Mobile Messages From the Internet...Don’t Go There

Dutch HollisThe other day I found one of the how-to, wiki-style articles on How to Block Mobile Phone Spam.
The first thing that jumps out, of course, is that someone seems to be receiving enough commercial SMS messaging to feel that there is indeed a problem with mobile spam. As I mentioned in an earlier post, the opt-in process is well controlled by the carriers at this point, so it's somewhat surprising that someone is receiving unsolicited SMS messaging, though I'm sure there are unsavory types out there using (or abusing) every medium.

The first step this how-to article advises is to block SMS communications originating from the Internet. It’s a good point, though I’m not sure I agree in all cases. I can imagine useful, transactional, reasons that a website might send a text message that I actually do want to receive. But, the author of that article points out, correctly, that texting from the Internet can make the sender look like a spammer.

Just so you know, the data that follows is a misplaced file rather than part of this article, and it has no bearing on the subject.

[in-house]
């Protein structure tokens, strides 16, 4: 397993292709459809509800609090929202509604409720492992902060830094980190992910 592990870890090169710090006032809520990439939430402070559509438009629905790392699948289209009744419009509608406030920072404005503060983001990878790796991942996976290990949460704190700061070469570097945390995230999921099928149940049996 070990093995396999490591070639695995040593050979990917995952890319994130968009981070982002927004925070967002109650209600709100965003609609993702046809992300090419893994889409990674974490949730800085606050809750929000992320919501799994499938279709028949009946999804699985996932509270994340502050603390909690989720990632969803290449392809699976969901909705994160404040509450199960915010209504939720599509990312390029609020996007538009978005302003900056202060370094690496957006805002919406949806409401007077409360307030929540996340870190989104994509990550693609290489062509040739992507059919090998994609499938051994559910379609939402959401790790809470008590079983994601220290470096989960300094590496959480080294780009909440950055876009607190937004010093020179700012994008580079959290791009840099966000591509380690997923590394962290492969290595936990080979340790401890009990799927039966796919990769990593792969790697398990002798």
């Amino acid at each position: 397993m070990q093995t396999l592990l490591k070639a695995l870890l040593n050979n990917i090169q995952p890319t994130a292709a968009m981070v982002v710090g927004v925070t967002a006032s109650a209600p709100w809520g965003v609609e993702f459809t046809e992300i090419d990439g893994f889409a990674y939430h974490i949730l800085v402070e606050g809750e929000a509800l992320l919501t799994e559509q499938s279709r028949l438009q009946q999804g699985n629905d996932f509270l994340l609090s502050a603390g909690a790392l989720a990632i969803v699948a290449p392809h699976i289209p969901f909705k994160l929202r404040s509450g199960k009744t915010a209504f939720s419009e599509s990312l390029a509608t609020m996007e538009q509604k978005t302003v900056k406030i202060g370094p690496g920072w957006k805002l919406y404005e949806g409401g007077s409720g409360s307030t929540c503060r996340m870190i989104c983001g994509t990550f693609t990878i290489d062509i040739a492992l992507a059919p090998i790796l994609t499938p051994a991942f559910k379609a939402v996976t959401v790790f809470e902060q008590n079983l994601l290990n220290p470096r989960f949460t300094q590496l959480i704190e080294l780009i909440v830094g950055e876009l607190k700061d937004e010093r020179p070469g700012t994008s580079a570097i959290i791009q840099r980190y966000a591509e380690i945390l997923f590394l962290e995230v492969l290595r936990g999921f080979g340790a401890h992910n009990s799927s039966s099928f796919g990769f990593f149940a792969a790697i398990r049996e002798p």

As a legitimate marketer, you want to do as much as possible to avoid looking like a spammer; regardless of how well you observe best practices. This means all your SMS marketing messages should be sent via SMS, not an Internet gateway or a phone-number-as-email hack. If consumers on the front of the adoption curve are already concerned with mobile spam, and blocking messages that originate for the Internet is a first reaction, then it’s worth doing research to find the right mobile partner.

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